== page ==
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Kirsty E. Hanley and Stephen E. Belcher

examined the role of ocean surface waves in shaping the wind profile in the marine atmospheric boundary layer. The focus has been the wave-driven wind regime, which observations suggest occurs when fast-moving swell propagates into regions of low geostrophic winds. The wave-induced stress decays over a shallow depth of the order 5 m, and so it might be thought that the waves have little influence in controlling the dynamics of the boundary layer. Using the classical Ekman model augmented with a term

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Youichi Tanimoto, Shang-Ping Xie, Kohei Kai, Hideki Okajima, Hiroki Tokinaga, Toshiyuki Murayama, Masami Nonaka, and Hisashi Nakamura

surface wind curls ( Schneider and Miller 2001 ; Qiu 2003 ). Strong ocean advection and the deep winter mixed layer allow subsurface variability to affect SST ( Xie et al. 2000 ; Tomita et al. 2002 ) and surface heat flux ( Tanimoto et al. 2003 ). Strong SST gradients east of Japan maintain baroclinicity in the marine atmospheric boundary layers (MABL), which has been suggested as being important for atmospheric storm tracks ( Inatsu et al. 2003 ; Nakamura et al. 2004 ). While most studies of the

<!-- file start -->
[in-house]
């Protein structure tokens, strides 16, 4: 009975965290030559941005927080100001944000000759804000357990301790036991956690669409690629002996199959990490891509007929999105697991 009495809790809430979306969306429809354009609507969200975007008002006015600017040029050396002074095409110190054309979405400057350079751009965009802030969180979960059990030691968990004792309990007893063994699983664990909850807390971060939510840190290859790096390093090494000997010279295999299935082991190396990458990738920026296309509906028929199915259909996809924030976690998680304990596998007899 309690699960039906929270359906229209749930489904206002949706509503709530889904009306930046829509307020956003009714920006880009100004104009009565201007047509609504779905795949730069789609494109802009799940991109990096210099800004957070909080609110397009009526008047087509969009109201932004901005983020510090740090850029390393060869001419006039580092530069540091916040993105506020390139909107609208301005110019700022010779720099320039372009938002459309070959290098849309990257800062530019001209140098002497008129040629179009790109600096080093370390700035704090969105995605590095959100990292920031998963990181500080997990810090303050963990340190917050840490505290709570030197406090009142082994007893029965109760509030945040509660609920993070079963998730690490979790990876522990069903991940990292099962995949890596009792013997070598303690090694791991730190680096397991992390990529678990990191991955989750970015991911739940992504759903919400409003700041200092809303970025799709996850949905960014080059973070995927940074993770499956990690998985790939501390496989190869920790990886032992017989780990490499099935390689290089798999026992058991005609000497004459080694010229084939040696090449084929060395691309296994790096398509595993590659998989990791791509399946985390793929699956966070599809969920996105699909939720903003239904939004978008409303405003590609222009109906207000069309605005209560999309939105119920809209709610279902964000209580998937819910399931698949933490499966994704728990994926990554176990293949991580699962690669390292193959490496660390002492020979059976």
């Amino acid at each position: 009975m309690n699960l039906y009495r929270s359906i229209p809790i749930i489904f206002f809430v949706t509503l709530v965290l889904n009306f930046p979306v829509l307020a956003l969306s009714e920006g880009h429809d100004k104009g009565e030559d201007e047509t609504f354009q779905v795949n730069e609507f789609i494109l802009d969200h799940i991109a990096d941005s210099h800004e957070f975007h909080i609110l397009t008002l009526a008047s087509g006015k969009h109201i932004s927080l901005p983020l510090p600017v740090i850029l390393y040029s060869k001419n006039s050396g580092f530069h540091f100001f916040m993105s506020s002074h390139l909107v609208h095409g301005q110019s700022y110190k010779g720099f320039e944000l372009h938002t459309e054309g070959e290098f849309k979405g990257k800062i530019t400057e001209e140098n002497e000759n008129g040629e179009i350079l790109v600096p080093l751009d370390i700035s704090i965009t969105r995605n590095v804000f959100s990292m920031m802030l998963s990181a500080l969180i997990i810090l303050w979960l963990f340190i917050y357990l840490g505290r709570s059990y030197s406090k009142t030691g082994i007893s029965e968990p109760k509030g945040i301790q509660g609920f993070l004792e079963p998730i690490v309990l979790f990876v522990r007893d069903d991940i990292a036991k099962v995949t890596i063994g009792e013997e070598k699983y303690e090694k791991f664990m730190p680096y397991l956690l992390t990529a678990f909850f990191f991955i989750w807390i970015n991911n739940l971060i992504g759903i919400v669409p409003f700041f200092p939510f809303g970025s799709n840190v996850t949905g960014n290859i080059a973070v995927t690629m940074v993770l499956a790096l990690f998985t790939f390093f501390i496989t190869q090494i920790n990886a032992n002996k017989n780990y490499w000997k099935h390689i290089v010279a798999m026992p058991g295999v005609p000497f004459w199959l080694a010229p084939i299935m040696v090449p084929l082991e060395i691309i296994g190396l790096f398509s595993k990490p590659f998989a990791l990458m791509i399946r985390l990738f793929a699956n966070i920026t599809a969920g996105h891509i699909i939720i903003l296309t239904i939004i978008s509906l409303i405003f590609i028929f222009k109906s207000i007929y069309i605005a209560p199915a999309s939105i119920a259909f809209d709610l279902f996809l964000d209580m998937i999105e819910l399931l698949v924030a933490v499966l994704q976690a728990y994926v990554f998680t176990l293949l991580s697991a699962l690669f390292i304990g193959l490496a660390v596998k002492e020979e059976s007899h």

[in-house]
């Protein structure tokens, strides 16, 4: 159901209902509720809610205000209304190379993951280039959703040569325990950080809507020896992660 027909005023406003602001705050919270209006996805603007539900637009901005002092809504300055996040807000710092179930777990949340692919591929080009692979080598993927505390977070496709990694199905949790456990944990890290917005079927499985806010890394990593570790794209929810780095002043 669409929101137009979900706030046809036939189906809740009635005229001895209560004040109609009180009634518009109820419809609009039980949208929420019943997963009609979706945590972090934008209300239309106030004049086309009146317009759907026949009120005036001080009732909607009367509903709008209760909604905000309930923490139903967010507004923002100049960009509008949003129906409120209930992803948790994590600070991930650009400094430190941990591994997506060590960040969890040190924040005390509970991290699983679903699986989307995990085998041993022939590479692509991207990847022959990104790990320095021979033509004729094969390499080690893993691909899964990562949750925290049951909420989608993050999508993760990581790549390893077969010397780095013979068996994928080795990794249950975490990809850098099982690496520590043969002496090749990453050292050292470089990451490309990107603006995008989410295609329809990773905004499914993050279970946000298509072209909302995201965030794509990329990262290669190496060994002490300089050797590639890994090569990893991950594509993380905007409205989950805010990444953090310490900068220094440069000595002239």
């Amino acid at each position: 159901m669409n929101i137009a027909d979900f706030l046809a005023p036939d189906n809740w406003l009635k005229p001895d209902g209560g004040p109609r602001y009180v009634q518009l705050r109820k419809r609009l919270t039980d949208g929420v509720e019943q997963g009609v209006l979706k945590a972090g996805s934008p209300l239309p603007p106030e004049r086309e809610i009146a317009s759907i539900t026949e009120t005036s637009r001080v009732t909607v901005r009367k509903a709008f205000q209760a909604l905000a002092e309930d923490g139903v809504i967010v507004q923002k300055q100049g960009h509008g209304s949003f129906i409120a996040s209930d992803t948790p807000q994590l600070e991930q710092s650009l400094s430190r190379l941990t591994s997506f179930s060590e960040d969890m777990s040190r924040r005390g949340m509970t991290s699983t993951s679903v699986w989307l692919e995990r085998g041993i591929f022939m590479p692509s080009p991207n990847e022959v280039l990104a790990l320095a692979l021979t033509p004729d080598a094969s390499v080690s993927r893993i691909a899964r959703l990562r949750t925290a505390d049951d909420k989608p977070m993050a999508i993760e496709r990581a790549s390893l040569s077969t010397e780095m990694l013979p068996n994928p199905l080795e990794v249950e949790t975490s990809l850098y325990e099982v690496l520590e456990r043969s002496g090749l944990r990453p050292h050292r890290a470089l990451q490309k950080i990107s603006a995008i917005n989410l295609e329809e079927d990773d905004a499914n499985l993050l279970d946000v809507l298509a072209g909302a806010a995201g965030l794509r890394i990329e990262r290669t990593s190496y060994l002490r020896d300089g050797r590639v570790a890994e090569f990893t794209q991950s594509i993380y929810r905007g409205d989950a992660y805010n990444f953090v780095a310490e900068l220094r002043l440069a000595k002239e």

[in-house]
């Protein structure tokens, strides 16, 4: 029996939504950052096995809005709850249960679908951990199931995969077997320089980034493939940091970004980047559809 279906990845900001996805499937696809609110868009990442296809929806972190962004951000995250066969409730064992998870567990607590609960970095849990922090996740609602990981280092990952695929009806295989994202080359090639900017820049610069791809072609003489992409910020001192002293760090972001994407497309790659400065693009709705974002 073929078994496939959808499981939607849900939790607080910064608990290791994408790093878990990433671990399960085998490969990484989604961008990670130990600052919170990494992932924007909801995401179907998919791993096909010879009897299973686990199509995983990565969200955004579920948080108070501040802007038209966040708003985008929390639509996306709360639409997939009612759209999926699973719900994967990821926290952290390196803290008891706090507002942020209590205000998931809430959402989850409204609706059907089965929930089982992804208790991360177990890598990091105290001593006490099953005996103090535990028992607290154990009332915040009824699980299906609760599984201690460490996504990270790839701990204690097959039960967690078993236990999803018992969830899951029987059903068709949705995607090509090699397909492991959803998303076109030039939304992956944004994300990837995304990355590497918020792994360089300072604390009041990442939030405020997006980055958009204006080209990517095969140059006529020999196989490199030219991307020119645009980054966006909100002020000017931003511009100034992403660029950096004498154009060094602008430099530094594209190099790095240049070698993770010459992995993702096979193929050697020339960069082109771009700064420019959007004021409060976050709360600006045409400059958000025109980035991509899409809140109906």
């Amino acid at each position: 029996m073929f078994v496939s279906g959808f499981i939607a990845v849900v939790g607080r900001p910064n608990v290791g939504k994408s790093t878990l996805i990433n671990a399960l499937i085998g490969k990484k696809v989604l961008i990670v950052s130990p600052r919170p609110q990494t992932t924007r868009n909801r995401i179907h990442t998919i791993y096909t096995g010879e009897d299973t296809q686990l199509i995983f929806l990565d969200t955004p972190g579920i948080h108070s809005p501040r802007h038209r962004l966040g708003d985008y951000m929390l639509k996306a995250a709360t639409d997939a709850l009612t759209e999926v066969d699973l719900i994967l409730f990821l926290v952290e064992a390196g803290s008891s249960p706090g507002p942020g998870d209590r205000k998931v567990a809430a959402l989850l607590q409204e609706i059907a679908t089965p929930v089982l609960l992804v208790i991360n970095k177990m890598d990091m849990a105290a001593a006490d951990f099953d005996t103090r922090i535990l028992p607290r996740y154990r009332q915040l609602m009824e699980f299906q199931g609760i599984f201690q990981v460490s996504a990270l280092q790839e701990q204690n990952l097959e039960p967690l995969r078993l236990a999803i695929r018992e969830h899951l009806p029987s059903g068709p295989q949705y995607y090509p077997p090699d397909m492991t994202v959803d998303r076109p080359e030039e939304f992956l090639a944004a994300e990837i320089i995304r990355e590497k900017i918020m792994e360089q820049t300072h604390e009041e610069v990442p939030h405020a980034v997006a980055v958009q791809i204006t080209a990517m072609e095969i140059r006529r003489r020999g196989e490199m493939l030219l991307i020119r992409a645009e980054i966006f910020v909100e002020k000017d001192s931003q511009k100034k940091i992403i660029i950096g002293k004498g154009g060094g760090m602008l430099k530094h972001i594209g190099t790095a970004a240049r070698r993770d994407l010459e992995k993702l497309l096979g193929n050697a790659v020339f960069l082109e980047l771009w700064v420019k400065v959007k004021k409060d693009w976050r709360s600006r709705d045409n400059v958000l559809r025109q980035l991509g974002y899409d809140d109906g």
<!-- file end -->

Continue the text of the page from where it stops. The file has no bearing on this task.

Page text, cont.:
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Peter P. Sullivan, James C. McWilliams, Jeffrey C. Weil, Edward G. Patton, and Harindra J. S. Fernando

layer currents. Air–sea coupling, accounting for a wavy interface ( Sullivan and McWilliams 2010 ) and ocean heterogeneity, is a broadband space–time process fundamentally rooted in the turbulent marine atmospheric boundary layer (MABL) and oceanic boundary layer (OBL) and remains an important research area for improving weather forecasts and climate predictions ( Small et al. 2008 ). Ocean submesoscale heterogeneity is subgrid in global models, and by necessity these models rely on single column

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Tao Luo, Renmin Yuan, Zhien Wang, and Damao Zhang

1. Introduction Sea salt is one of the largest natural contributors to the global aerosol loading and thus plays a significant role in the global climate ( Solomon et al. 2007 ). Sea salt dominates submicron and supermicron scatterers and total aerosol mass concentration in the marine boundary layer (MBL) ( Sievering et al. 2004 ). However, its radiative forcing is still poorly simulated in models ( Textor et al. 2006 ; Kinne et al. 2006 ). One important uncertainty is from the lack of a

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Guang J. Zhang, Andrew M. Vogelmann, Michael P. Jensen, William D. Collins, and Edward P. Luke

1. Introduction Marine boundary layer (MBL) clouds have a strong shortwave cloud radiative forcing on the earth’s climate system ( Klein and Hartmann 1993 ). They form in the cold water regions off the west coast of major continents; via strong radiative cooling, they play an important role in modulating the sea surface temperatures (SSTs). However, their simulation in global climate models (GCMs) is among the most problematic, and few models can simulate the extent of these clouds ( Ma et al